Gandhi called for Indians in South Africa to unite and established the Natal Indian Congress. He was originally granted the position of secretary, but was shorty moved to the chief political representative. Although this position could have him killed, it was also an honor and showed how much he was willing to put on the line to fight for others. Also, that he was moved into this position shows that he was deserving of it and a natural leader. (Prejudice in the Modern World Reference Library 42, 43)

Gandhi’s first movement was for the rights of Indians in Africa because he was unsatisfied with how he was treated in his many years there. He united Indians in Africa and encouraged them to march and break laws as protest against inequalities. Indians were beat and over two dozen were killed as a response to this, however in the early 1900s the African government modified its laws. Without Gandhi leading the Indians and putting his safety on the line, the Indians of South America would only be able to dream of equal rights, but Gandhi made it a reality. (Prejudice in the Modern World Reference Library 42) (Gandhi 7).

After Gandhi’s victory in South Africa, he returned to India in 1915 where the British were in control. The British government had put a tax and monopoly of the trade of salt. This hurt all Indians, especially the poor. In response to this Gandhi decided to start another one of his movements that would become one of his most famous, the Salt March. Gandhi encouraged people to scoop their own salt, buy contraband salt, or use the method satyagraha, were they fasted. Gandhi also led people in marches, and he marched 240 miles himself. Later in the 1930s the salt tax and monopoly were repealed and a new relationship with England was forged. This helped the economy and all citizens, especially the poor. The change would not have been possible without Gandhi. Without his leadership in this movement, citizens would have become complacent with the laws allowing the British to continue to treat them unfairly. (Wolpert 122)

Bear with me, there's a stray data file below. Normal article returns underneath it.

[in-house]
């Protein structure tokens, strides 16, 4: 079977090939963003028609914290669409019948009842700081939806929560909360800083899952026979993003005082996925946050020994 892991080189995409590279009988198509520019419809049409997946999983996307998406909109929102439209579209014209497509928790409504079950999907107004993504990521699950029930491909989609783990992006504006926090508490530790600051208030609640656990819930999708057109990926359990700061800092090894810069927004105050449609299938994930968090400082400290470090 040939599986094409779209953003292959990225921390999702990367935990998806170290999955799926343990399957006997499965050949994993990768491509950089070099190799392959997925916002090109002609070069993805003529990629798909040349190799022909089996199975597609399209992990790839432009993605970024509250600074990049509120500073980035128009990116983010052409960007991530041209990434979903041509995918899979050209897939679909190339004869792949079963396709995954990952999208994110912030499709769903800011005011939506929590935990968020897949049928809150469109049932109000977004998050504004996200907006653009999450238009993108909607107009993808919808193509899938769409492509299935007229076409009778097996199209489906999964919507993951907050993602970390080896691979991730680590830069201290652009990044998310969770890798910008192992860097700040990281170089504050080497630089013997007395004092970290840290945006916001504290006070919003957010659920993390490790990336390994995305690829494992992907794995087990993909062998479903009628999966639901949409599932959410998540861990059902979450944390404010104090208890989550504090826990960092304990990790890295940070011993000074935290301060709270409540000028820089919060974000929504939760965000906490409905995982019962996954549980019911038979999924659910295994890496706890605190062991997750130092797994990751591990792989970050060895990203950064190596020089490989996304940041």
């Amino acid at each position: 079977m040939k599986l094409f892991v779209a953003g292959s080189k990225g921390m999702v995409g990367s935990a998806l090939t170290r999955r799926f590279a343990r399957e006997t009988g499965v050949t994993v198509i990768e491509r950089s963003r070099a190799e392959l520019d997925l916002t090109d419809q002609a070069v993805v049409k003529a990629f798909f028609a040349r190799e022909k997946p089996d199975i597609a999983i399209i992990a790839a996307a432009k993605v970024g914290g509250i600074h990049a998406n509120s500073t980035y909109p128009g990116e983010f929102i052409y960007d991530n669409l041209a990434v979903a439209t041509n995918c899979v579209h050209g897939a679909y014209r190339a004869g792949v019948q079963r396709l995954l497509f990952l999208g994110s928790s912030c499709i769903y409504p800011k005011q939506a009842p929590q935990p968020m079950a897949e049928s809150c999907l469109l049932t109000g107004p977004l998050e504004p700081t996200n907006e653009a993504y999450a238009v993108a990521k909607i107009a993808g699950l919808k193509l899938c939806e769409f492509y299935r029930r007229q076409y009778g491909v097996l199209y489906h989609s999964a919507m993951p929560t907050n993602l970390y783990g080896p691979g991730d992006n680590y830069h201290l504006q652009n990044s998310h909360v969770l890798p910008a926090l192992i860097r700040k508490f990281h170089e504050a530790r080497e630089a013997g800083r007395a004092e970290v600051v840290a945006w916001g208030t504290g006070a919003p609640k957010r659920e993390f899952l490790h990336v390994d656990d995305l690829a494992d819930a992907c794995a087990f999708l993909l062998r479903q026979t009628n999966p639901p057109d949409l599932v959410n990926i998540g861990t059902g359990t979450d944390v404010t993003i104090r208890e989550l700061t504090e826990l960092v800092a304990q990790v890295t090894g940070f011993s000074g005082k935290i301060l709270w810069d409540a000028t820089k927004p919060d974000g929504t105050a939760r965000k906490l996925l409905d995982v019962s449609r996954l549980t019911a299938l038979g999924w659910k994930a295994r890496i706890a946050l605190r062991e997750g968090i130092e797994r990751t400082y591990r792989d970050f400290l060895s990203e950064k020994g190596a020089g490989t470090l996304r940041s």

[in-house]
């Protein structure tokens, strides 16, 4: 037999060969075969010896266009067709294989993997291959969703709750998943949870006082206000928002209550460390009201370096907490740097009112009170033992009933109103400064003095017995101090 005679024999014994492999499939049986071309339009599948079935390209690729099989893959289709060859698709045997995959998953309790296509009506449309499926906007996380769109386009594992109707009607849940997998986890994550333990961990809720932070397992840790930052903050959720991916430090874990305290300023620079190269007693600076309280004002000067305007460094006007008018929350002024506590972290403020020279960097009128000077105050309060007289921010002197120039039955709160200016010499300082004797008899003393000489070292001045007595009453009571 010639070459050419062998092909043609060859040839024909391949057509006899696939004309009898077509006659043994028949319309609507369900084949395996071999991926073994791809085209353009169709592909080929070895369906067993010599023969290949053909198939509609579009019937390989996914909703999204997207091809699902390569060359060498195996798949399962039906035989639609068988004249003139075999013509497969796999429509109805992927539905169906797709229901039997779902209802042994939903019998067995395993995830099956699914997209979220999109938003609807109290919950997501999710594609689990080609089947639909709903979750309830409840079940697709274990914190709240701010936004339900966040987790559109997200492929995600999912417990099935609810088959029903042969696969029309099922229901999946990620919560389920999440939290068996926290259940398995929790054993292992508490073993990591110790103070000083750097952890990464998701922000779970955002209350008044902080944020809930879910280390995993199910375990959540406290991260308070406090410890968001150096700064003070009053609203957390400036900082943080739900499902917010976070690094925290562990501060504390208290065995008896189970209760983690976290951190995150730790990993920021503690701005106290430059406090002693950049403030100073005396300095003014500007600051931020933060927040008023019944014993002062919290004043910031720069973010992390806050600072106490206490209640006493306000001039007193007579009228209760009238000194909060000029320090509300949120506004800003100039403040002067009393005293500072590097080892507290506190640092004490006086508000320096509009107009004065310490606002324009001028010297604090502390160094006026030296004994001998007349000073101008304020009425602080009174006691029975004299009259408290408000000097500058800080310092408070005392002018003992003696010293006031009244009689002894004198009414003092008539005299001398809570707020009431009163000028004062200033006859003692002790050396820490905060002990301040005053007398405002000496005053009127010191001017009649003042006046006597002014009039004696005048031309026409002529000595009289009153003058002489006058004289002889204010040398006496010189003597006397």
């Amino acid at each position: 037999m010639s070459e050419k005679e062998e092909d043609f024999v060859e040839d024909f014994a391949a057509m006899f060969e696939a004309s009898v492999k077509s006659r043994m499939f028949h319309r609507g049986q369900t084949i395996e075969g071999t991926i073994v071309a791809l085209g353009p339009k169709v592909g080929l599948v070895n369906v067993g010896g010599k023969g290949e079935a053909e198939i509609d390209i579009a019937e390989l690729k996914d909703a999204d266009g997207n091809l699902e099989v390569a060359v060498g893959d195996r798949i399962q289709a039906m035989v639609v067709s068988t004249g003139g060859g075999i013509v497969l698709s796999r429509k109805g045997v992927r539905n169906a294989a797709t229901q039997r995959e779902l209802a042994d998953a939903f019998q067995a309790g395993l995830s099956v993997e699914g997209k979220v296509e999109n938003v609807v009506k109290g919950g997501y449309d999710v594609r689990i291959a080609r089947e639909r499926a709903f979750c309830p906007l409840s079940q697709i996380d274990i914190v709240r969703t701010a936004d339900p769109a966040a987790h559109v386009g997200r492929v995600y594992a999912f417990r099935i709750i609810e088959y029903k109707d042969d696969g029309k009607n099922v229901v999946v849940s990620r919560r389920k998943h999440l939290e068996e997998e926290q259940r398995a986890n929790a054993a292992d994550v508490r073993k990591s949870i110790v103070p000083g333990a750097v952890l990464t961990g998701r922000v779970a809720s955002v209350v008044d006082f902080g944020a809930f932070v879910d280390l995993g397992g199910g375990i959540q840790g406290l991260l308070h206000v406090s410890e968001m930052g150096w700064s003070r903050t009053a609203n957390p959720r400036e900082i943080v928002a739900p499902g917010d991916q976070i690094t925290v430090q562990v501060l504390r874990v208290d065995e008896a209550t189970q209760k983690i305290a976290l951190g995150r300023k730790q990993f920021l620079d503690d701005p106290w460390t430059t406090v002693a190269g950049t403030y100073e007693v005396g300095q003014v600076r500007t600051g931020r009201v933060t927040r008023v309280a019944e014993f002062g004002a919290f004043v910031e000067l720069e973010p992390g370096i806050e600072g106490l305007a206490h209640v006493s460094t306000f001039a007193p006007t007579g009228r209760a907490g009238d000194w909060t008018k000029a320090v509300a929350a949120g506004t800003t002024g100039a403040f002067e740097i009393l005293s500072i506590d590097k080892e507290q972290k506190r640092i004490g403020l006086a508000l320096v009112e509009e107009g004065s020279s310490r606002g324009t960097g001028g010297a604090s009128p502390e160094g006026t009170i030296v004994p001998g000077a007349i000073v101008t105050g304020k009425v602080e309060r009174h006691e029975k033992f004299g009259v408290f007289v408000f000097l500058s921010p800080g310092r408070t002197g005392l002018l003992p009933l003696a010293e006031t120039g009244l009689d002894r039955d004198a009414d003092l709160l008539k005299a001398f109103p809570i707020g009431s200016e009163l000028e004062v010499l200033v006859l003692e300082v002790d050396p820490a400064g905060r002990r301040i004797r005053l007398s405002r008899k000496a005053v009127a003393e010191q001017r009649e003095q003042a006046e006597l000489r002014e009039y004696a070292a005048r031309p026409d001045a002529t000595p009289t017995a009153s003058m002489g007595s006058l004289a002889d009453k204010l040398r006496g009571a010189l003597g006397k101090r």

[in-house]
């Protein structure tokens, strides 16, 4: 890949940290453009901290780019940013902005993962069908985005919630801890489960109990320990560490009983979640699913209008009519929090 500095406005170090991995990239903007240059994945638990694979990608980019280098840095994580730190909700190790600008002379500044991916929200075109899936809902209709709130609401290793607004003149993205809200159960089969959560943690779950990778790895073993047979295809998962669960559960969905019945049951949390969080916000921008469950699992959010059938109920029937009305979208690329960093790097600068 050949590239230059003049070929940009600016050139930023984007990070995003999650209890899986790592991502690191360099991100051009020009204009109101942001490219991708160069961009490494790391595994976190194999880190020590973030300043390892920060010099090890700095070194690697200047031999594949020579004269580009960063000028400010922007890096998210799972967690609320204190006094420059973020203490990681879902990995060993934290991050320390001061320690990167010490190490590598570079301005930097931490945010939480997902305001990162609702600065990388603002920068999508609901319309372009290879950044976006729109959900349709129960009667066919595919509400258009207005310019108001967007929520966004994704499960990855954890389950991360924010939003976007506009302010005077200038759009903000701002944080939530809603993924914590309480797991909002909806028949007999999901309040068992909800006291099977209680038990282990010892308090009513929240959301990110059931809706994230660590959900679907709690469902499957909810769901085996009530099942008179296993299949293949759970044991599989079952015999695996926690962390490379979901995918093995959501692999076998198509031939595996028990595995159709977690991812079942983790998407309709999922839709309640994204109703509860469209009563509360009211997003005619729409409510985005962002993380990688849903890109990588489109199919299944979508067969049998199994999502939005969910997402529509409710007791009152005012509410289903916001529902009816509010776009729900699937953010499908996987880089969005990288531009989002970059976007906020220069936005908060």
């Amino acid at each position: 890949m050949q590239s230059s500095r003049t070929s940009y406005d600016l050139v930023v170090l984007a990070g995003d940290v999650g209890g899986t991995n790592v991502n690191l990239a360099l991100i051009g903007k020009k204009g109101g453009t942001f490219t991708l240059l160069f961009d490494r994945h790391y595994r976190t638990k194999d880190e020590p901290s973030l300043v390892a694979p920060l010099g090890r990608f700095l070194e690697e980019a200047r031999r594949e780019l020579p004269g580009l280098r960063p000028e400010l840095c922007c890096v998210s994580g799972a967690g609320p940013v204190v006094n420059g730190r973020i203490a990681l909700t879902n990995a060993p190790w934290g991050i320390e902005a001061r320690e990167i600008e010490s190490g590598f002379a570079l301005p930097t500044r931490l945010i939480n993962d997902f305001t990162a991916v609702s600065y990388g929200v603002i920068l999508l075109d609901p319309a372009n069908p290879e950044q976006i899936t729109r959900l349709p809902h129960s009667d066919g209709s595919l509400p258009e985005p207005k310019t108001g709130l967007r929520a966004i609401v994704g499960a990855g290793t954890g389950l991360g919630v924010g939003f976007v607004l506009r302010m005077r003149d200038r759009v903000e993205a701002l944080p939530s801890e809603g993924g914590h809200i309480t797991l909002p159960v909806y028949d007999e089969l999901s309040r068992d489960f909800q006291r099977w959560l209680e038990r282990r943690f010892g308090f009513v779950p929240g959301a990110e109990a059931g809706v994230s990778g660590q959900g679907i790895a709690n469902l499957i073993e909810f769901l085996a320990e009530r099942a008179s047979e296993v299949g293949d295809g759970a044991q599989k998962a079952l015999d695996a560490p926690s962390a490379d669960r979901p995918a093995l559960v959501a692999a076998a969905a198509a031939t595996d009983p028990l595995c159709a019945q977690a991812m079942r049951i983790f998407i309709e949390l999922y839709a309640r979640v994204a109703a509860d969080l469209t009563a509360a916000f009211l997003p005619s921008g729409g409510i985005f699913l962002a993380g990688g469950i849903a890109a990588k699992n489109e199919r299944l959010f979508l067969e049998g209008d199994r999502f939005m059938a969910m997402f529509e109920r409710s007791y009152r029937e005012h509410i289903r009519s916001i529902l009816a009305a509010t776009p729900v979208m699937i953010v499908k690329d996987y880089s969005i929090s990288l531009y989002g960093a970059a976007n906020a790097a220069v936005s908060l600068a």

Gandhi was also involved in the equal rights movement for African Americans. He knew the feeling of being discriminated against and spoke out against racism. He tried to show people how large of a problem segregation was through interviews and his words. Although his activism was not the direct cause for equal rights in America, he did help move it along. Gandhi used his words to make a difference in the lives of others. (Encyclopedia of Race and Racism 8)